Newsletter of the Libertarian Futurist Society
I wrote Darkship Thieves because I was furious. Right about the time that cloning started being talked about, I expected and wasn’t disappointed, to see the spate of books coming out, about how cloning was a bad thing, because it was going to lead to people being cloned for sexual objects, or people being cloned for spare parts. In fact there was a movie about that recently. And all that stuff, that I expected, I expected the dystopian view. What I also expected but didn’t like was the fact that the tone of all these novels was, “there ought to be a law.” And the fact that all these corruptions of the technology were envisioned as happening as if society were “free,” and people were able to do this. And that made me furious.
A free society is better for preventing that kind of abuse. For one, cloning an entire person, to have your brain placed in them, is incredibly inefficient. The same way that slavery is inefficient. Raising humans is very expensive. And it’s not worth it. It would be much easier to clone body parts, which in a free society is more likely to be enforced by public opinion. While if we make it illegal, it will go underground and then all sorts of abuses happen. And this connects to the fact that people tend to react to new technology, particularly technology that can enhance human life, which cloning can by allowing people to live longer and thereby lowering our risks of failing. And extending human life and extending our possibilities in a thousand ways.
People tend to react to this with fear, and by saying there should be a law. Anything that’s enforced by law will get corrupted. Look at the French Revolution. Liberty, equality, fraternity. There is no way to enforce the last two, except by becoming a tyranny. And that’s why we had the guillotine. And that’s what will happen. Every time you enforce something, no matter how high your virtue, by the force of law, which ties in to Animal Farm. Animal Farm by the way, had the force of a completely subversive work to me, when I read it in Portugal shortly after the revolution, because, again, in the Portuguese revolution they were trying to enforce equality by law. And that always goes wrong. So reading Animal Farm was a profoundly freeing experience, because I went, “Yes, I’m not alone in seeing the problem with this!” So, that was why I wrote the book. Because I wanted to contrast a society where bioengineering—cloning, all sorts of bio advances—were illegal, and therefore went underground and became profoundly corrupt. To a society where they were allowable, and therefore public opinion could police them, and make it inadvisable for individuals to go to the extremes. Humans aren’t angels, and laws aren’t going to make them angels. We’re more likely to get there in our own self-interest, and by being watched, and having things in the open.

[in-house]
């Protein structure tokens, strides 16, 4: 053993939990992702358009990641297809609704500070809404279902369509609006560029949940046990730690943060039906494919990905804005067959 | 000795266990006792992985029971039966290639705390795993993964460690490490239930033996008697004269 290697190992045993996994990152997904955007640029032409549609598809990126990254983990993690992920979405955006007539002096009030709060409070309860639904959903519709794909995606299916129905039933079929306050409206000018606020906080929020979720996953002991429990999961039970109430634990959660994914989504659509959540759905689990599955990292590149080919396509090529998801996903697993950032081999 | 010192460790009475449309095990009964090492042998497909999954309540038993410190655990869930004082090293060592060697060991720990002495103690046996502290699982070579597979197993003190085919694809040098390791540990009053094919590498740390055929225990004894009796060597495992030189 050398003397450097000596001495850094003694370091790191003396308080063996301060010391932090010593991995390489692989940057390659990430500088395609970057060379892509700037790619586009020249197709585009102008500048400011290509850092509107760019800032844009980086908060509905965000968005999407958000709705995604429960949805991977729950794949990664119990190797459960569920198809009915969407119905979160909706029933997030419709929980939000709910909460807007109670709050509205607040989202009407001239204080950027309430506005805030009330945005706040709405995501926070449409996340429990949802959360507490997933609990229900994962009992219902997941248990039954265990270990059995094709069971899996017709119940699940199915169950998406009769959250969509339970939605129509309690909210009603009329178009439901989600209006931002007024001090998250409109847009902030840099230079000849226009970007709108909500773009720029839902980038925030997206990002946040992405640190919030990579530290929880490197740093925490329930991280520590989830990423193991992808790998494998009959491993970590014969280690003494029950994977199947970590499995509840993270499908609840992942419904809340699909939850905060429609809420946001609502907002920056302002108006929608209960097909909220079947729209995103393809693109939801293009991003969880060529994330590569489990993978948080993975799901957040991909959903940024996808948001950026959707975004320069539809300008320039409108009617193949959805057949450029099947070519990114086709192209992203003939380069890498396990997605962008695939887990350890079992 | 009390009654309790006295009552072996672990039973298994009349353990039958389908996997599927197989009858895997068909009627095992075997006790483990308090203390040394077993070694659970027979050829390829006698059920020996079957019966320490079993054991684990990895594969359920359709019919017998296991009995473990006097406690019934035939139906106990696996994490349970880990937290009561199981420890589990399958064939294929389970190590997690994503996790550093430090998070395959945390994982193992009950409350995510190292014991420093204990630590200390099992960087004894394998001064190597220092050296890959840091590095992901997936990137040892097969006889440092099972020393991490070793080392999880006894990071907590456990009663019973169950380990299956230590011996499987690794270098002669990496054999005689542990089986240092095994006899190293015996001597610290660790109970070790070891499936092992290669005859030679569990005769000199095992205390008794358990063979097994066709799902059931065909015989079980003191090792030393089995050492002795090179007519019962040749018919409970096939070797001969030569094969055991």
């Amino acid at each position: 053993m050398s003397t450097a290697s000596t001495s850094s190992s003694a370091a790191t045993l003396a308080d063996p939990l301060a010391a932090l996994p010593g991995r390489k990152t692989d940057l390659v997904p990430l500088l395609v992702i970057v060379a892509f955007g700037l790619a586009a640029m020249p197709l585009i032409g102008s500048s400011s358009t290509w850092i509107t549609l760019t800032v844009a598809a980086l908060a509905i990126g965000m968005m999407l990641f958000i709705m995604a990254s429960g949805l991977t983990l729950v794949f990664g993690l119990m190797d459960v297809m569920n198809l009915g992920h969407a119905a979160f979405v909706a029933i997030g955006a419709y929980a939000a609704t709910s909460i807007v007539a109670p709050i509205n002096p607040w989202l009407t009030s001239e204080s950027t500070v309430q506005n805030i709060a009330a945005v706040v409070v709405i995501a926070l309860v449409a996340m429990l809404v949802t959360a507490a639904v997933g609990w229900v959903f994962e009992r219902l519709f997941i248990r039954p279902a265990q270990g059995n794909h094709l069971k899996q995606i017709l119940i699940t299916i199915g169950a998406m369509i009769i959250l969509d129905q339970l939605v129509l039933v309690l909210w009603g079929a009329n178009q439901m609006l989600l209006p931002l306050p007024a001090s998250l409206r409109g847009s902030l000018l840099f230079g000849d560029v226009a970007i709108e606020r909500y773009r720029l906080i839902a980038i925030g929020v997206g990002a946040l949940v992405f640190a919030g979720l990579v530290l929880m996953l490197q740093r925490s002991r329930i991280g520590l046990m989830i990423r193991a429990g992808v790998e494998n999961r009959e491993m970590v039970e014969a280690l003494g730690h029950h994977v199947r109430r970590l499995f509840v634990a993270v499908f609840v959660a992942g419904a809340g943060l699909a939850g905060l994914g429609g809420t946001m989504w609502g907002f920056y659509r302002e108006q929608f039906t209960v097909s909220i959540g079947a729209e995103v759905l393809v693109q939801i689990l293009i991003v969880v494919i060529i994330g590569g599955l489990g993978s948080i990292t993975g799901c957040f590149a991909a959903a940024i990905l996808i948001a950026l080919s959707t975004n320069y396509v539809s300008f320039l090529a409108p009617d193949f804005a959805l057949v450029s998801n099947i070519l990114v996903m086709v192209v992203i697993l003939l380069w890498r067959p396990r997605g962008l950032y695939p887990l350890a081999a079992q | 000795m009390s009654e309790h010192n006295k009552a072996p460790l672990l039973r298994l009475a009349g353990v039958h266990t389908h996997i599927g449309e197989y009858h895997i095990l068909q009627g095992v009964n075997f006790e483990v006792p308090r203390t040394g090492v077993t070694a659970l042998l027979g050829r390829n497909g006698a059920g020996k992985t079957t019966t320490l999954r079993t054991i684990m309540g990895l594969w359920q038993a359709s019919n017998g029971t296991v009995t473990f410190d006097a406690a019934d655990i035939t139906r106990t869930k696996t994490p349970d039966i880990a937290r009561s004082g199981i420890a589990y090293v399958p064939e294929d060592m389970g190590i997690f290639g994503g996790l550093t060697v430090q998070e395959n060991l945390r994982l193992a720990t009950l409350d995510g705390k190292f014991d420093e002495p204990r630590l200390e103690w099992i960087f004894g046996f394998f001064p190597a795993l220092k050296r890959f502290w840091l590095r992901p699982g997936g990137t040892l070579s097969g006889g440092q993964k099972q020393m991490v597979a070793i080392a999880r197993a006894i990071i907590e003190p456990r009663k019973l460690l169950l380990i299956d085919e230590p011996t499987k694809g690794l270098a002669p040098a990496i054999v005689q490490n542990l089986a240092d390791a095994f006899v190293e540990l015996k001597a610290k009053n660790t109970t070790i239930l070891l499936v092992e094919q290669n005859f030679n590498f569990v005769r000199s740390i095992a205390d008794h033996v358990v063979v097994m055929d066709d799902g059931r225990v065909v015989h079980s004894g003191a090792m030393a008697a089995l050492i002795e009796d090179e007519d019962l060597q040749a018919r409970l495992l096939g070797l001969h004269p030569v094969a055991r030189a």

My son, when I told him about having to speak about the novel, said I should say two things, and I’m going to say them because he couldn’t be here—he’s driving his younger brother to school. My son said to tell you that the future is free, but the past is extremely expensive. That is, technology can free us, and can allow for more individual scope, but if we insist on trying to narrow technology and doing things the way that it’s always been done, and flattering up to the past, it’s going to cost us a lot, not just in money, but in lives and in opportunities.
We see this right now. A lot of professions, including mine, are changing very rapidly with technology. And people are trying to legislate us back into the past. Or to use tricks to bring us back into the way things were done. That’s never going to work, and it’s just going to cost opportunities. It’s going to cost money. It’s going to cost lives. In the same way, my son said to say, that it’s possible, in fact the future is a boot stomping on the human face forever. However, when a boot is stomping on your face you’re in an ideal position to kick the person in the nuts.
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